To enhance the usefulness of this light gun, Oto Melara is working to develop the VULCANO 76mm, scaling down the bigger rounds. The development is progressing quickly, and it seems that there will be a GPS/INS 76 and even a GPS/IIR 76, while the Semi Active Laser variant is not planned, at least for now. In the 76mm variant, the VULCANO GPS/INS round has a range of 40 km, almost twice as much as the range of the much larger MK8 Mod 1 in service in the Royal Navy, to give an idea. In the anti-ship role, for the reasons already explained, the range is somewhat shorter.
The development of the VULCANO 76mm has only been started in 2011, but the work is progressing very quickly thanks to the experience made on the larger rounds. Firing trials could begin already next year, and by 2015 Oto Melara believes that it will be able to start producing the new weapon.

Both the DAVIDE/STRALES and the VULCANO capabilities can be installed relatively easily on existing guns. The STRALES kit has completed development and is beginning to appear on serving warships: the Italian aircraft carrier Cavour has been the first to have its guns modernized, and the two Italian Horizon destroyers are following. The VULCANO capability will also be easily retrofitted on existing gun mounts.  


A drawing from the italian magazine Rivista Italiana Difesa, showing the the STRALES in its "idle" configuration (left) and ready to fire DART ammunition (right)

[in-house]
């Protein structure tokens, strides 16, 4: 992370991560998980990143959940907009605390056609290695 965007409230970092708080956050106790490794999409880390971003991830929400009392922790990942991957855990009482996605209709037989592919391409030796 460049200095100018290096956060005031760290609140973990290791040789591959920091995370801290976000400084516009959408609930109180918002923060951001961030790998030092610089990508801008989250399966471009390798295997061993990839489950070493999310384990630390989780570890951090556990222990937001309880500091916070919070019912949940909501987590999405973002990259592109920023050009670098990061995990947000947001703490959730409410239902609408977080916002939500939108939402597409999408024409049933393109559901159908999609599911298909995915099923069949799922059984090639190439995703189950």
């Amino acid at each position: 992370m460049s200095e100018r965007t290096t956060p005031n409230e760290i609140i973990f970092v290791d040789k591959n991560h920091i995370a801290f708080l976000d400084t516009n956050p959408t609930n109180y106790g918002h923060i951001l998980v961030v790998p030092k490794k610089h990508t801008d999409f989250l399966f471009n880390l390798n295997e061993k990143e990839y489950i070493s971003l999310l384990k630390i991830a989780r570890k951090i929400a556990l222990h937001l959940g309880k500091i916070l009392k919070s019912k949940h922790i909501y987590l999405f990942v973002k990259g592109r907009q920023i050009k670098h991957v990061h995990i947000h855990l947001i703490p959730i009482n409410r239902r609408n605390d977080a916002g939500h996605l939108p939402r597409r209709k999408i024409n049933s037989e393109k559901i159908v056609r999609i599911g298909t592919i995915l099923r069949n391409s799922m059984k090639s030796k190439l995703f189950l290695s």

The most impressive feature, however, is the possibility to employ both STRALES and VULCANO, from the same gun mount, giving the small 76/62 a formidable mission flexibility. Oto Melara is working on the gun-loading system of the SUPER RAPIDO to make it capable to employ a huge variety of rounds. This mechanical improvement is known as Multi Feeding Ammo Selection Kit, and it builds on the existing loader system.
The 76/62 gun employs a drum holding 9 ready to fire rounds. The drum is constantly refilled by two mechanical “arms” coming from the two sides, each of which holds 38 shells, for a total of 85 rounds “ready to fire”.
Currently, the two arms are unidirectional: they only bring the shells into the drum. In this way, each arm of the loading system can hold one different type of ammunition, enabling the gun to select one of two types of ammunition, for each shot.
The Multi Feeding Ammo Selection Kit intervenes on the loading arms, upgrading them to make them capable to move in the two directions. In this way, thanks to an upgrade to the computers, it is possible to select and load the round number X, in the Y position along any of the two loading arms, meaning that rounds of all types can be available simultaneously.

Thanks to the Multi Feeding system, it is possible to modernize a SUPER RAPIDO or COMPATTO mount, with minimum impact on weights, so that it can simultaneously employ standard ammunition, guided DART rounds when it is necessary to shot down incoming threats, and the whole variety of VULCANO rounds for shore bombardment and anti-ship attacks. This makes the 76/62 an incredibly versatile and effective weapon. A single mount of this kind gives to a ship, also very small in size, an incredible range of combat capabilities.